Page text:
The beauty of the original "Star Wars" trilogy isn’t just the imagination on the big screen but the imagination it left off. Places casually mentioned, characters briefly glimpsed on the side of the frame, battles vaguely recalled, all served as launch pads for everyone’s own tall tales. As many in Hollywood learn the hard way, though, it’s almost impossible to compete with those powerful imaginations. Just ask anyone who’s adapted a famous book for the big screen.
Or ask "Solo: A Star Wars Story." After all, how do you stage a Kessel Run sequence that can compare to the legends printed in fans’ heads for decades, each special and particular to each individual person? And in case that wasn’t enough of a hurdle, Disney then fired popular director duo Phil Lord and Christopher Miller – masters of turning terrible ideas ("The Lego Movie," "21 Jump Street") into bright, bouncy entertainments – well into the shoot. Their version may have died, but much like Edgar Wright’s lost "Ant-Man," its ghost lives on, haunting viewers with what might’ve been.
Faced with that unenviable and unfair challenge of competing with fans’ imaginations – whether hard at work since the original films or just over the past few years envisioning the Lord and Miller take on space – "Solo" comes at the problem by depressingly using little imagination of its own, delivering a perfunctory and painfully adequate solo mission for Han Solo. For one of cinema’s most beloved rogues, the movie that bears his name plays depressingly safe, a tiresome 135-minute winking pre-credit sequence for a better blockbuster.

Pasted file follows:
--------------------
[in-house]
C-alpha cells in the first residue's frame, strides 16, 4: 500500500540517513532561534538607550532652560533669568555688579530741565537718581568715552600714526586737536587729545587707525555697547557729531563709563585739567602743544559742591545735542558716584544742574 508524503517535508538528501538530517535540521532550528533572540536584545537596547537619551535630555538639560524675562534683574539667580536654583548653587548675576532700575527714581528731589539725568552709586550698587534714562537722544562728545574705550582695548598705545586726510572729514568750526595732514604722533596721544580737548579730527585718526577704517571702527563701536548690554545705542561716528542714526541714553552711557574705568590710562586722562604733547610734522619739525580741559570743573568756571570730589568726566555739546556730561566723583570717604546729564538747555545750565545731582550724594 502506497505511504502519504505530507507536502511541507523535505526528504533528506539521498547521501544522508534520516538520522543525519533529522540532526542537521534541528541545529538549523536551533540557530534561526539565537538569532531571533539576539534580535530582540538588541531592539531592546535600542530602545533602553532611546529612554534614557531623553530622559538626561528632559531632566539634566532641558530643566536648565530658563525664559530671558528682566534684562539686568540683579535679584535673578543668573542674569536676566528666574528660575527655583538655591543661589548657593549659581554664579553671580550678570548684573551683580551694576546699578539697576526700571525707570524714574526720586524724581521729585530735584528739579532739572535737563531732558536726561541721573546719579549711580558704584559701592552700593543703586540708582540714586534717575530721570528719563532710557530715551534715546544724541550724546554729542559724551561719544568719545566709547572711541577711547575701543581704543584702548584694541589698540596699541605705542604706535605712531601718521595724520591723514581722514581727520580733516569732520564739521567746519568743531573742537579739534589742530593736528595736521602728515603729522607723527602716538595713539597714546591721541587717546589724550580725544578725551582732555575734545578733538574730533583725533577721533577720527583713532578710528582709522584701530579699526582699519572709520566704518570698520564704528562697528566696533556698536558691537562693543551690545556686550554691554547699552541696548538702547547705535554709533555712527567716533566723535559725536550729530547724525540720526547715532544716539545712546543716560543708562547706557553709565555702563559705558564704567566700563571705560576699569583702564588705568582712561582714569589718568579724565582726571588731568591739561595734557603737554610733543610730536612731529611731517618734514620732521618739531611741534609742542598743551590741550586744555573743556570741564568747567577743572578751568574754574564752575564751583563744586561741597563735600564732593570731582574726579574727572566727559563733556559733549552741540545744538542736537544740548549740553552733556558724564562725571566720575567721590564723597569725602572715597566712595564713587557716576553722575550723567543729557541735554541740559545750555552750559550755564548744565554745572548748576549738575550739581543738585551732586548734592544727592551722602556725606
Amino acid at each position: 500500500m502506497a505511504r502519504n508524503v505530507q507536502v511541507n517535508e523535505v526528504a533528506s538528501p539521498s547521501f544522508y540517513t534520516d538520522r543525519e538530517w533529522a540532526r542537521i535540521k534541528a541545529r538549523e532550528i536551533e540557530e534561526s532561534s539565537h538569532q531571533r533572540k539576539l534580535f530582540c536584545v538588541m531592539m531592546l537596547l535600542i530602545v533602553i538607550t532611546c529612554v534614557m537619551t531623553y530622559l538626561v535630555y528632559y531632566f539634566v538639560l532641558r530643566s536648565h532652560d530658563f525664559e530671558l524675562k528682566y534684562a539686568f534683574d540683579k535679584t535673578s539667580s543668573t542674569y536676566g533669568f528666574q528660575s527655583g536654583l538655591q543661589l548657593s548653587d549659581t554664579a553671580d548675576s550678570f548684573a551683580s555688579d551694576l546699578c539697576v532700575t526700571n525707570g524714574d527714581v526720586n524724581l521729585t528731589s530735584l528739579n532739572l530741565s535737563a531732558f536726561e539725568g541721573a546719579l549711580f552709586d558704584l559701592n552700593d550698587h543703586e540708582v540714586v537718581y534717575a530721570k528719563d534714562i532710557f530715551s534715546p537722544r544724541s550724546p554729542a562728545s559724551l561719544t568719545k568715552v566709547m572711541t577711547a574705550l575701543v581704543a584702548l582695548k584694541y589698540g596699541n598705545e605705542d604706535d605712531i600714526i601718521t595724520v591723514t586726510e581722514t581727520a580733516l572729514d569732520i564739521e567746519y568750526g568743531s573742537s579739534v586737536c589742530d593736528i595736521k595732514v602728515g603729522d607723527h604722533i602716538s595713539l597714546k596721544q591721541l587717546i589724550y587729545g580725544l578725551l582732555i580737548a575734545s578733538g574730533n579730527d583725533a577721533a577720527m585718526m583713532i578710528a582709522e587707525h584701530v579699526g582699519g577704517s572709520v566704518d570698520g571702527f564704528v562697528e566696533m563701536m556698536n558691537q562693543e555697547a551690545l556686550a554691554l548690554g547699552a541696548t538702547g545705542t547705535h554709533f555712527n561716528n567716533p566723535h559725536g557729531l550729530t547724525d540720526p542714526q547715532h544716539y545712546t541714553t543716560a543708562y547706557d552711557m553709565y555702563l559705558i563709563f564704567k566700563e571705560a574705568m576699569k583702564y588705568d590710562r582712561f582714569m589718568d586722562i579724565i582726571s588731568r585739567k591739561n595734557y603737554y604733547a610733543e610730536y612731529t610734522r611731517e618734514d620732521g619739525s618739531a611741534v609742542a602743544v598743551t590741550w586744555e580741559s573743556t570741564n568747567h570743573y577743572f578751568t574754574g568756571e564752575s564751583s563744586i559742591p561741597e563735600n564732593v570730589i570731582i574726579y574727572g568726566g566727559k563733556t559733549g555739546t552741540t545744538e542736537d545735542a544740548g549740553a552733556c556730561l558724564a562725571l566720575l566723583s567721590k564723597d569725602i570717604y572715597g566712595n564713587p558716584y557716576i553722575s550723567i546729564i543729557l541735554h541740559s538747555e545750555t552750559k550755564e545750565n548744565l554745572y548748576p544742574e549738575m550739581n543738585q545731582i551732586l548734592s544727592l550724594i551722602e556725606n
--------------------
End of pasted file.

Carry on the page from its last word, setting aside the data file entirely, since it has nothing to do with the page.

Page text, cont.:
Before teaming up with Luke Skywalker to take down the Empire, Han (Alden Ehrenreich) is just a scrappy no-name wannabe pilot trying to swindle his way out of the galaxy’s criminal underworld and into freedom with his girlfriend Qi’ra (Emilia "Khaleesi" Clarke). Unfortunately, only he manages to escape, vowing to return to save her. But first, he needs some cash and a ship, so he teams up with some bandits (Woody Harrelson, Thandie Newton) for a few quick heists that’ll take him back to his love, out of his life of crime and amongst the galaxy’s legends.